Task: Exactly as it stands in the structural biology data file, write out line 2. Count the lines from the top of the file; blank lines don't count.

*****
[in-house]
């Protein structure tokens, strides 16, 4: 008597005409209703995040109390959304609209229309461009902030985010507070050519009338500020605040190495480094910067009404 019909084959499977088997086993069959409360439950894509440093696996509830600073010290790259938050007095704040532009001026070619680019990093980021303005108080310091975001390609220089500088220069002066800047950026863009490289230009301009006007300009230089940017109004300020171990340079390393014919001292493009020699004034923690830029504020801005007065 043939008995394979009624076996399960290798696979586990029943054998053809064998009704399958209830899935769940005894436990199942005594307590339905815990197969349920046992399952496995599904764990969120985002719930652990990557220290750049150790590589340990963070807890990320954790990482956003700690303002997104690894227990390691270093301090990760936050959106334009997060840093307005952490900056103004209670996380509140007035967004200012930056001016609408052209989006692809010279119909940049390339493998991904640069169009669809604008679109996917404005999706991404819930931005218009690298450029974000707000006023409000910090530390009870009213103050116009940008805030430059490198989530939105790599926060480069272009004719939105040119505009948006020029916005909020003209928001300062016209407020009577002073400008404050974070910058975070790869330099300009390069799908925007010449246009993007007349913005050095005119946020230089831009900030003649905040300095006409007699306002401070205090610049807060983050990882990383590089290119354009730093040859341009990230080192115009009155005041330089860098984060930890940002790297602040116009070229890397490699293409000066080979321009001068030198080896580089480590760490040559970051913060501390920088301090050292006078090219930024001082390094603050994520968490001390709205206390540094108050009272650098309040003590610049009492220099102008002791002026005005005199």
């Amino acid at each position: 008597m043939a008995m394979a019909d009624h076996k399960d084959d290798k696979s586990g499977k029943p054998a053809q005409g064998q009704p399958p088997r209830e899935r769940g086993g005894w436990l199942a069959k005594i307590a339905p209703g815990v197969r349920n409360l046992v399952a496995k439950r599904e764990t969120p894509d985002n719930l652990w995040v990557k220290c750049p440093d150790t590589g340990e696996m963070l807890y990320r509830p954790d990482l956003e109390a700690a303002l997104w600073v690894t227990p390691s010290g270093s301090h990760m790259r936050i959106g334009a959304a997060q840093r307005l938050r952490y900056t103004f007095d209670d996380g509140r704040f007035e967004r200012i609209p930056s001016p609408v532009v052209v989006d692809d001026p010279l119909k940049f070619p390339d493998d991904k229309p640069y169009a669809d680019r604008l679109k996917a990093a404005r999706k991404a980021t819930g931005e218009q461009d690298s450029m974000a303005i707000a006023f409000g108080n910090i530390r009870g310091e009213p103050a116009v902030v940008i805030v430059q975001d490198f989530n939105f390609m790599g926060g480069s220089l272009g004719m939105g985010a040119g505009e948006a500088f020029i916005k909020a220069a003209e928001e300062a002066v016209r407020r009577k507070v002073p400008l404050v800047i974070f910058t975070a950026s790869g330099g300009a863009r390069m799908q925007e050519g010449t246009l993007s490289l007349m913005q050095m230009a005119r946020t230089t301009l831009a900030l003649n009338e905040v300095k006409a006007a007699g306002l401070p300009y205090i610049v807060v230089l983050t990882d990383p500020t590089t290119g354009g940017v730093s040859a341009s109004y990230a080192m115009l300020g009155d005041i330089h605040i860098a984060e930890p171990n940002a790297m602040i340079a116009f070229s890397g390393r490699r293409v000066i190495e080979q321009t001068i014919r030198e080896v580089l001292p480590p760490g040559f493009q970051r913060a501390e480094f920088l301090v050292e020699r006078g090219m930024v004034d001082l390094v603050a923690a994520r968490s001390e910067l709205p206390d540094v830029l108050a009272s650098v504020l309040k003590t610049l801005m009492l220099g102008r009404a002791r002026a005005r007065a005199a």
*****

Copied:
């Protein structure tokens, strides 16, 4: 008597005409209703995040109390959304609209229309461009902030985010507070050519009338500020605040190495480094910067009404 019909084959499977088997086993069959409360439950894509440093696996509830600073010290790259938050007095704040532009001026070619680019990093980021303005108080310091975001390609220089500088220069002066800047950026863009490289230009301009006007300009230089940017109004300020171990340079390393014919001292493009020699004034923690830029504020801005007065 043939008995394979009624076996399960290798696979586990029943054998053809064998009704399958209830899935769940005894436990199942005594307590339905815990197969349920046992399952496995599904764990969120985002719930652990990557220290750049150790590589340990963070807890990320954790990482956003700690303002997104690894227990390691270093301090990760936050959106334009997060840093307005952490900056103004209670996380509140007035967004200012930056001016609408052209989006692809010279119909940049390339493998991904640069169009669809604008679109996917404005999706991404819930931005218009690298450029974000707000006023409000910090530390009870009213103050116009940008805030430059490198989530939105790599926060480069272009004719939105040119505009948006020029916005909020003209928001300062016209407020009577002073400008404050974070910058975070790869330099300009390069799908925007010449246009993007007349913005050095005119946020230089831009900030003649905040300095006409007699306002401070205090610049807060983050990882990383590089290119354009730093040859341009990230080192115009009155005041330089860098984060930890940002790297602040116009070229890397490699293409000066080979321009001068030198080896580089480590760490040559970051913060501390920088301090050292006078090219930024001082390094603050994520968490001390709205206390540094108050009272650098309040003590610049009492220099102008002791002026005005005199």